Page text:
Vista slower than XP

Discussion in 'Windows 64bit' started by Jake Malone - MVP/MUT, Feb 21, 2008.

  1. February 20, 2008

    Despite SP1, Vista is still slower than XP
    Filed under: Hardware , Productivity , Windows Vista
    So here I am, sitting in the main terminal at Dubai International,
    killing time during my six hour layover by sifting through the headlines
    surrounding the release Vista SP1. Over at a competitor's site, two
    prominent bloggers are really going at it, posting contradictory
    benchmark results that show Vista to be either a) on par with Windows XP
    or b) much slower than XP on the same hardware.

    In each case, the bloggers are focusing on areas in which Microsoft
    claims to have improved Vista performance with SP1: file copies, network
    transfers, etc. However, neither author seems be paying attention to the
    myriad other areas -- productivity applications, services, multimedia
    tasks -- where Vista is an absolute dog compared to Windows XP.

    Did they not read my previous postings on the subject? I made it pretty
    clear last year that Vista was struggling big time vs. XP on comparable
    hardware, and that SP1 would be no panacea.

    It's like the Microsoft PR machine flipped a switch somewhere and
    instantly reframed the entire discussion of Vista performance around
    just those areas it improved on in SP1.

    News flash, people: File copying is the least of the problems affecting
    Windows Vista. Test after test shows that the new OS is a performance
    slug across the board.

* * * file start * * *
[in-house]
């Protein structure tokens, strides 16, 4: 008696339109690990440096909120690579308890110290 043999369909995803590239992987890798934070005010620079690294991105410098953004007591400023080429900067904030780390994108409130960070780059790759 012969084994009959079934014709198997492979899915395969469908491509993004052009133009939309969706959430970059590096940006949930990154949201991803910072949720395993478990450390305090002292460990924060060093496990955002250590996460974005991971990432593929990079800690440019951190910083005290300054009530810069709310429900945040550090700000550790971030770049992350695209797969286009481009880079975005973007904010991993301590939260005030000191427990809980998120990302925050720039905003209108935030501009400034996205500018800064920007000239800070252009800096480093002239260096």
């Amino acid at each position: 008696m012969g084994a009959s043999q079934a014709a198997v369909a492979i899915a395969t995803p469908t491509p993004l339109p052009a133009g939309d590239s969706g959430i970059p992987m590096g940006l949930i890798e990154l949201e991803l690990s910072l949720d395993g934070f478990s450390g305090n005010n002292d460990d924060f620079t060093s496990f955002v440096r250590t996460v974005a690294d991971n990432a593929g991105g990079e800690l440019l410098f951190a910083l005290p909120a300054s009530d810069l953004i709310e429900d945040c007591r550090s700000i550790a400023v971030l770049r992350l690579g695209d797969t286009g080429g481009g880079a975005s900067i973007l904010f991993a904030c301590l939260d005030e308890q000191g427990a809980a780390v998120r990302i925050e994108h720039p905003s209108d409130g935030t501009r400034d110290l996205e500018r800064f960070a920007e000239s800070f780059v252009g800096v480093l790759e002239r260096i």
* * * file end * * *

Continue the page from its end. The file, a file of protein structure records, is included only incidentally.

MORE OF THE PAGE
Even when you disable all of the bells and whistles (Aero, Search) and
    turn-off every conceivable background service (Superfetch, ReadyBoost,
    etc) -- in other words, strip it down to something comparable to XP in
    terms of underlying OS footprint -- Vista is still a good 40 percent
    slower than XP on a variety of basic productivity tasks.

    The only solution to this generalized performance malaise is to throw
    hardware at it: Vista performs quite tolerably on state-of-the-art
    hardware. Unfortunately for Microsoft, so does XP SP3. In fact, it
    absolutely screams on today's high-end, multi-core desktops and laptops,
    which puts customers in the position of having to choose between
    functionality and raw performance.

    In conclusion: Don't be confused by all of these headline-grabbing
    "performance tests." They're focusing almost exclusively on areas that
    Microsoft tweaked with SP1. The fact remains that Vista will always
    require roughly 2X the hardware performance to deliver an end-user
    experience on par with Windows XP.

    And when you finally do give in and buy that new "Designed for Vista"
    PC, do yourself a favor and provision yourself a small XP partition,
    just as an experiment. Don't settle for Vista until you've seen how much
    performance you're trading for that shiny new UI and whatever other
    bells and whistles you find so irresistible. You may be surprise at just
    how fast your new PC really is - once it's no longer encumbered by the
    bloat and sluggishness of "Windows 6.x."
    Jake Malone - MVP/MUT, Feb 21, 2008
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  2. Jake Malone - MVP/MUT

    Anteaus Guest

    Unfortunately for the average punter, a new PC IS a Vista PC.

    Most won't have the inclination to try reverting it to XP, or they will balk
    at the additional cost of an XP licence AND the cost of an engineer's time to
    do the reinstall. Result: They won't buy the PC, but will instead stick to
    their old one.

    Apple are doing quite nicely out of all of this, or so I hear.

    Highstreet stores aren't, many have taken the sales staff out of the
    computer sections, to redeploy them where they might actually sell something.

    Oh well, there goes my MVP. :-(
    Still, has to be said.

    "Jake Malone - MVP/MUT" wrote:

    > Despite SP1, Vista is still slower than XP
    Anteaus, Feb 22, 2008
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